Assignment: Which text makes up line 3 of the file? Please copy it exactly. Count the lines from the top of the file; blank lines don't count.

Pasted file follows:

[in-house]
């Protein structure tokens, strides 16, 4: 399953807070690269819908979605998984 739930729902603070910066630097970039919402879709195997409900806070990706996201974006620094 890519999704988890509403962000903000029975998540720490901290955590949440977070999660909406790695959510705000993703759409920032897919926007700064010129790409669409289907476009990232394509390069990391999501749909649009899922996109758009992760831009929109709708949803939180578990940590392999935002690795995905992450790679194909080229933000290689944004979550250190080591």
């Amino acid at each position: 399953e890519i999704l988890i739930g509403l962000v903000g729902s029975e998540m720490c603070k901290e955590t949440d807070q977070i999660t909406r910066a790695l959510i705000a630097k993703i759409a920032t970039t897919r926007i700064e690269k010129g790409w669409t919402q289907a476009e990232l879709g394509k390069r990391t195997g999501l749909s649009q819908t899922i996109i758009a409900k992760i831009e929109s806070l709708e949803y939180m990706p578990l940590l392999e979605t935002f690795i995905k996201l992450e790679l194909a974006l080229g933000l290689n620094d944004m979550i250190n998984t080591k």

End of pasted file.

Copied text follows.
């Amino acid at each position: 399953e890519i999704l988890i739930g509403l962000v903000g729902s029975e998540m720490c603070k901290e955590t949440d807070q977070i999660t909406r910066a790695l959510i705000a630097k993703i759409a920032t970039t897919r926007i700064e690269k010129g790409w669409t919402q289907a476009e990232l879709g394509k390069r990391t195997g999501l749909s649009q819908t899922i996109i758009a409900k992760i831009e929109s806070l709708e949803y939180m990706p578990l940590l392999e979605t935002f690795i995905k996201l992450e790679l194909a974006l080229g933000l290689n620094d944004m979550i250190n998984t080591k």